Both leveraged loans and high-yield bond issuers span the full range of industries. However, there is an apparent preference for high-yield bond issuance by the oil and gas industry and a similar preference for leveraged loans by the computer and electronics industries. While leveraged loans and high-yield bonds share many similarities including the underlying issuers, leverage loans have been more popular in recent years. Their first-lien senior-secured status put them at the top of the capital structure of the debt-issuing companies, making them senior to high-yield bonds (which are typically unsecured). Leveraged loans are also predominantly at floating rates, in contrast to the high-yield bonds’ fixed coupons. The recent expectation of rising interest rates (before 2019) have contributed to investors’ demand for leveraged loans. Moreover, leveraged loans can be securitized as collateralized loan obligations (CLOs) whose popularity in recent years further increased demand for leverage loans, helping this market outpace growth in high-yield bonds (Figure 2). On the other hand, high yield bonds have been repackaged in the form of exchange traded funds. At the end of 2019, the outstanding volume of high-yield bonds in the U.S. stood at $1.3 trillion while the volume of leveraged loans was estimated at $1.1 (FRB, 2020).9

Figure 2.
Figure 2.

Issuances in the Leveraged Finance Market

Citation: IMF Working Papers 2020, 238; 10.5089/9781513561134.001.A001

As demand for leveraged loans increased, lending standards were loosened, and creditor protections were rolled back. For example, in 2019 nearly 90 percent of leveraged loans were issued without maintenance covenants which were previously a standard component of loan contracts that subject the risky borrowers to periodic financial tests and reporting requirements to ensure they remain creditworthy during the life of the loan (Figure 3). This shift to “cov-lite” issuances was accompanied by fewer restrictions in loan agreements which allowed borrowers to engage in previously excluded practices such as increasing leverage without existing creditors’ consent, making “add-back” assumptions to adjust upward the company’s earnings before interest, taxes, depreciation, and amortization (EBITDA), selling assets without any requirements to reinvest the proceeds, or transferring assets to unrestricted subsidiaries beyond creditors’ reach in the event of default. The use of EBITDA add-backs was especially problematic as they distorted leverage ratios in an ad hoc and opaque manner. According to S&P’s Leveraged Commentary and Data (LCD), 43 percent of leveraged loans issued in the first half of 2019 included some sort of add-back.

Figure 3:
Figure 3:

Share of ‘Cov-Lite’ Leveraged Loan Issuance

Citation: IMF Working Papers 2020, 238; 10.5089/9781513561134.001.A001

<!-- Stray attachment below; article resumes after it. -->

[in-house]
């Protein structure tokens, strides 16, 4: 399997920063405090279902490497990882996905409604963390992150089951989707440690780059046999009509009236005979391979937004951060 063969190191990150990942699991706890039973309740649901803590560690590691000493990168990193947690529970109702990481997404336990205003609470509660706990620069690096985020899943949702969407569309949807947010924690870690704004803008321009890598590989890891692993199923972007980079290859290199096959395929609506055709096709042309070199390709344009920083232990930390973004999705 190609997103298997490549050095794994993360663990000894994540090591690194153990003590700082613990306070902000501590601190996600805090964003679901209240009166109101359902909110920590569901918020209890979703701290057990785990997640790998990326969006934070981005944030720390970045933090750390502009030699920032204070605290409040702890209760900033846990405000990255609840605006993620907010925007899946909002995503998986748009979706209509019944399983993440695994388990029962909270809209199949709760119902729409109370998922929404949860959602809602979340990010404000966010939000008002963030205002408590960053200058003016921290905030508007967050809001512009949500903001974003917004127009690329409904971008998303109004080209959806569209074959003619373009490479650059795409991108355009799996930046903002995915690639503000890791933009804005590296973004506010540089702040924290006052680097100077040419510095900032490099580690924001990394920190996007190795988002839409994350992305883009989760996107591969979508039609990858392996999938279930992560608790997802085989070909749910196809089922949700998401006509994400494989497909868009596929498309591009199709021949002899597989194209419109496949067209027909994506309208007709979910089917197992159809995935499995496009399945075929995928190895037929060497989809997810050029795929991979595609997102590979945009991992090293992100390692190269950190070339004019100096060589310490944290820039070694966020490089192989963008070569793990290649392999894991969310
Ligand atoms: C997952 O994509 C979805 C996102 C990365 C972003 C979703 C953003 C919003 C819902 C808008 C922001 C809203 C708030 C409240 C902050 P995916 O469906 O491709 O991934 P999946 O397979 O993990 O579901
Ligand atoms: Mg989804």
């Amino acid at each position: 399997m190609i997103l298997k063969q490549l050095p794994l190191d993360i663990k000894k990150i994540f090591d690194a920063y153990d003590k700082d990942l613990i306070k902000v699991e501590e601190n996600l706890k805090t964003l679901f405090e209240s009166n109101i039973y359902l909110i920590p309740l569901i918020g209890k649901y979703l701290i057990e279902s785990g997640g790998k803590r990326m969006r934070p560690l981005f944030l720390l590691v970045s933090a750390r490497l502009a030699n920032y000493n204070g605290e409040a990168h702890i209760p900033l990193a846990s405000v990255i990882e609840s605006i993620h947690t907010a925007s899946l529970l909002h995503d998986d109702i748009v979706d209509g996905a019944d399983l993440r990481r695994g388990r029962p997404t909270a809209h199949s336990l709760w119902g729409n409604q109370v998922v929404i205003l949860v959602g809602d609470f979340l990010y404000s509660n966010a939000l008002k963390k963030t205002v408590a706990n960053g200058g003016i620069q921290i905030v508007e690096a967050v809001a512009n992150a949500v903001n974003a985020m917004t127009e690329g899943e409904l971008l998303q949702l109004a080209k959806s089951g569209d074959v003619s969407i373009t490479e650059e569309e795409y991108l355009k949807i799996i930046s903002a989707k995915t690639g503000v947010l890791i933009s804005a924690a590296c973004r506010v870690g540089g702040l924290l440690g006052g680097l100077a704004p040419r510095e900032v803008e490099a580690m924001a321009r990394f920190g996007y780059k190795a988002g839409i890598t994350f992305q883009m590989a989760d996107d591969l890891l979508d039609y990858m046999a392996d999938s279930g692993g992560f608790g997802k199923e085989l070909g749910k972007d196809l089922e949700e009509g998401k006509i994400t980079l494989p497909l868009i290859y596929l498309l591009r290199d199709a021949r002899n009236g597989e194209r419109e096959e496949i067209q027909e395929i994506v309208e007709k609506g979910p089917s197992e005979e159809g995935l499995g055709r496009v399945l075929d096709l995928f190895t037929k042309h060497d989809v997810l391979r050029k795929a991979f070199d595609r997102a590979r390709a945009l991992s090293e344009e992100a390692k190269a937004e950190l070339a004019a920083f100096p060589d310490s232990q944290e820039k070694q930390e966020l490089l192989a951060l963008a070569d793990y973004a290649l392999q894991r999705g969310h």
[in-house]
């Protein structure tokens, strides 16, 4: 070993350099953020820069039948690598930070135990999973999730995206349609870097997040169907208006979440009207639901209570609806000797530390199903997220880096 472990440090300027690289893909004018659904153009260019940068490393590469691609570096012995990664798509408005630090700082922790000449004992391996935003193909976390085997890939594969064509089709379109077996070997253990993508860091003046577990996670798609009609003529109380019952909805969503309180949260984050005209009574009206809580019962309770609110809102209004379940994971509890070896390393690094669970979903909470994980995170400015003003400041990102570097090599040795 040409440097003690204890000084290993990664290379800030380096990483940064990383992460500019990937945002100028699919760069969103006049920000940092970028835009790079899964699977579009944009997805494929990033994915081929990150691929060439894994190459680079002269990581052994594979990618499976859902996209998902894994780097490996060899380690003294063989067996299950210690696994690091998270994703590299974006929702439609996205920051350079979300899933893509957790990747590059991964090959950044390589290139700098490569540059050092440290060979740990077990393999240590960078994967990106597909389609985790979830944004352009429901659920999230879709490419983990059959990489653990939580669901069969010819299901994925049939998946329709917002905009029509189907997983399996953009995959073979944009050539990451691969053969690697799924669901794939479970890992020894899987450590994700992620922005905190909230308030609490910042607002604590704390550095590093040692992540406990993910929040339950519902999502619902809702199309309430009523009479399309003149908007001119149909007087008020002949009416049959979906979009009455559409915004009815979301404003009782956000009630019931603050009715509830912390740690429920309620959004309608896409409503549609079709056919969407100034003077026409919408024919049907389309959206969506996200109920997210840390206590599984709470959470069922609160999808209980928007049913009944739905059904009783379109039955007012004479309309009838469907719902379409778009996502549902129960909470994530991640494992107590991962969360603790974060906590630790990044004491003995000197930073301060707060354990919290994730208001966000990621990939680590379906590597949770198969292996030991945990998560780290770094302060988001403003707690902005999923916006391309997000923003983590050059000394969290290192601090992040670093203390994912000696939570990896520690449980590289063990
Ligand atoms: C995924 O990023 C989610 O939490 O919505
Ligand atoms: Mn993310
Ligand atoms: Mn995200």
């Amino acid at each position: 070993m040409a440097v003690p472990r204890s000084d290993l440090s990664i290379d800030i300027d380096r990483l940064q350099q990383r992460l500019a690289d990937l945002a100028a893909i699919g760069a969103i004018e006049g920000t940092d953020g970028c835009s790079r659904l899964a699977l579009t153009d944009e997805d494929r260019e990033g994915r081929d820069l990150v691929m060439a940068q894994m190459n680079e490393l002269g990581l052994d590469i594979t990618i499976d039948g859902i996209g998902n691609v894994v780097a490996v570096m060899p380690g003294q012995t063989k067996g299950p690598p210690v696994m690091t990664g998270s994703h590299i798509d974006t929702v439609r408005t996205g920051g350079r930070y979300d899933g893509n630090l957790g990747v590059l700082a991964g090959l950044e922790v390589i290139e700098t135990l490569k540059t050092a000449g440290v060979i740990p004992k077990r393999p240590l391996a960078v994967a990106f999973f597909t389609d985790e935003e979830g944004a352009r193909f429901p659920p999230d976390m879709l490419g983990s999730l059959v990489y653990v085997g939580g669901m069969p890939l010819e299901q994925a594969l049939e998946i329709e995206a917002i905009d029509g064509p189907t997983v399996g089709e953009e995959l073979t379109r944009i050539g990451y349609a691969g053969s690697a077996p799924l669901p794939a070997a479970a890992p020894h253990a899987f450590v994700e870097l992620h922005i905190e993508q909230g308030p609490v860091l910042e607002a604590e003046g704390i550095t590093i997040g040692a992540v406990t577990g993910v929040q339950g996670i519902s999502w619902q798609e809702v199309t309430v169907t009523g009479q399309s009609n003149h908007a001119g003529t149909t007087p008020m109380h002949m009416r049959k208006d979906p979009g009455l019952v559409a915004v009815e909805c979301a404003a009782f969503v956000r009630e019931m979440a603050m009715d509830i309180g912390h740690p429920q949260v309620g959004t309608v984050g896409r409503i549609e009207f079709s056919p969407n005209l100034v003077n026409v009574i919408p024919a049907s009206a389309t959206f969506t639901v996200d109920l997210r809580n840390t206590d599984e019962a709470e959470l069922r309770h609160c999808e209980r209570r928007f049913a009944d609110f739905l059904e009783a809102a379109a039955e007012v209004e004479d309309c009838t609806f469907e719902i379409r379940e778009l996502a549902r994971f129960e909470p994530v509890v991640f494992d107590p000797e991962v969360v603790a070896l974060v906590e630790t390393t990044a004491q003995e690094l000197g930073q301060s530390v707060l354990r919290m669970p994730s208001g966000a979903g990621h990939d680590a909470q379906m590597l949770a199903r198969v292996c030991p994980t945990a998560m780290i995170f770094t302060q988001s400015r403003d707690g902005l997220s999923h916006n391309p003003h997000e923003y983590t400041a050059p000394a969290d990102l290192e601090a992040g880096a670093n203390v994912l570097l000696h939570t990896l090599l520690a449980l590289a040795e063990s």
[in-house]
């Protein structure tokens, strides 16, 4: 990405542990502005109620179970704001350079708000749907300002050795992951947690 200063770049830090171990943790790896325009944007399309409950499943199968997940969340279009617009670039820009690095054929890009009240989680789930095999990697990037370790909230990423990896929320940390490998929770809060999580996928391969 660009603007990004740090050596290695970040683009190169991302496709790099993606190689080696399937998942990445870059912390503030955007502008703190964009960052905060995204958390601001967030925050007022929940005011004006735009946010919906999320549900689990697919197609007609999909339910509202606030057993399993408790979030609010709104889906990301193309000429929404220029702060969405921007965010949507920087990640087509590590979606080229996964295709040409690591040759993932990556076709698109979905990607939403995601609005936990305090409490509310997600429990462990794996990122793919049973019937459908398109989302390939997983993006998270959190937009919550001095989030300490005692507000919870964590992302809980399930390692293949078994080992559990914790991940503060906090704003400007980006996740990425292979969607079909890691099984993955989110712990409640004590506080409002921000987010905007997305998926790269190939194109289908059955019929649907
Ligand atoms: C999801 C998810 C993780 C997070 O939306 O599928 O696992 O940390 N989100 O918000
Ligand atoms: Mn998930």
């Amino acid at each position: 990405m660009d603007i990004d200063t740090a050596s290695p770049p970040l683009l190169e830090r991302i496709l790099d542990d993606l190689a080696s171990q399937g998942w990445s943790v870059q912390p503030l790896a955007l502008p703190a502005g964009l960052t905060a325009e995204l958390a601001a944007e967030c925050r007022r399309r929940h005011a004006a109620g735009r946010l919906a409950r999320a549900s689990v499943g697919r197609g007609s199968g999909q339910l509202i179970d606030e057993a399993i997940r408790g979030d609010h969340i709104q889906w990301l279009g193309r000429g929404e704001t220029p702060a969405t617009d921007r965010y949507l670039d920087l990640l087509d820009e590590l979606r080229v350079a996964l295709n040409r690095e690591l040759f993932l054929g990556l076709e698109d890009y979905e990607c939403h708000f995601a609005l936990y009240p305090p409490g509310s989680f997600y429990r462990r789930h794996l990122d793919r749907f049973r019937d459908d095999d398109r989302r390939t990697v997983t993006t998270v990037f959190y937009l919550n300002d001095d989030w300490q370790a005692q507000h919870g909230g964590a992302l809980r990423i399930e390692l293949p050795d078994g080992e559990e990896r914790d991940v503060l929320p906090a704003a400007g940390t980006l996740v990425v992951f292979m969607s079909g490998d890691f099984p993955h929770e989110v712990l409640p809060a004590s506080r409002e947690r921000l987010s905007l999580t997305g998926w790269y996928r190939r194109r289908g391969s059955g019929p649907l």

The lack of protective covenants and collateral dilution meant that leveraged loans were being structured in a way that increased the credit risk borne by the investor, even despite the collateral provided to back these loans. The lack of transparency around financial ratios created information asymmetries with investors. In this environment, leveraged companies now have longer “runways” before being considered to be in distress (which implies they are closer to funding difficulties before an investor can exercise influence over the company). As a consequence, when companies go into distress, their financials are likely to already be in a more difficult situation. Defaults become more difficult to anticipate and, when they do occur, imply lower recovery rates for investors.

III. Data and Stress Testing Sample

Our sample draws from active borrowers in the bond and the leveraged loan market. Active borrowers in the bond market are identified from the Bloomberg database, which consists of 840 companies. Those in the leveraged loan market come from S&P’s Leveraged Loan Index components, which include 1,394 companies. Historical financial data for these companies are retrieved from the Capital IQ database. Merging across these data sets and excluding those with missing financial data yielded 755 companies in our final stress test sample. Among these, 524 are borrowers in the bond market, 306 borrowers in the leveraged loan market, and 75 are active in both markets.

For the purposes of our exercise, we define highly leveraged firms (henceforth referred to as “leveraged firms”) as those with debt-to-EBITDA ratios greater than 5. Based on this definition, 241 companies in our sample are considered leveraged. Figure 4 shows the sectoral breakdown of companies in our sample. Many companies in our sample come from the energy and utilities sectors, whose revenue and operating costs are sensitive to oil price shocks.

Figure 4:
Figure 4:

Number of Companies by Sector

Citation: IMF Working Papers 2020, 238; 10.5089/9781513561134.001.A001

Sources: Capital IQ; and IMF staff calculations.

Total outstanding debt for the firms in our stress test sample amounted to $6.2 trillion at the end of 2019. This compares with overall debt of the U.S. corporate sector of $10.1 trillion (Figure 5). Investment grade rated debt accounts for 60 percent of total outstanding debt in our sample―BBB-rated debt alone represents 38 percent of total debt―and the remaining is made of high yield and unrated debt. In terms of sectoral distribution, software and IT, media and entertainment, utilities, and energy sectors exhibit the largest aggregate outstanding debt amounts. Together these sectors account for $2.9 trillion (around 46 percent of total outstanding debt in our sample).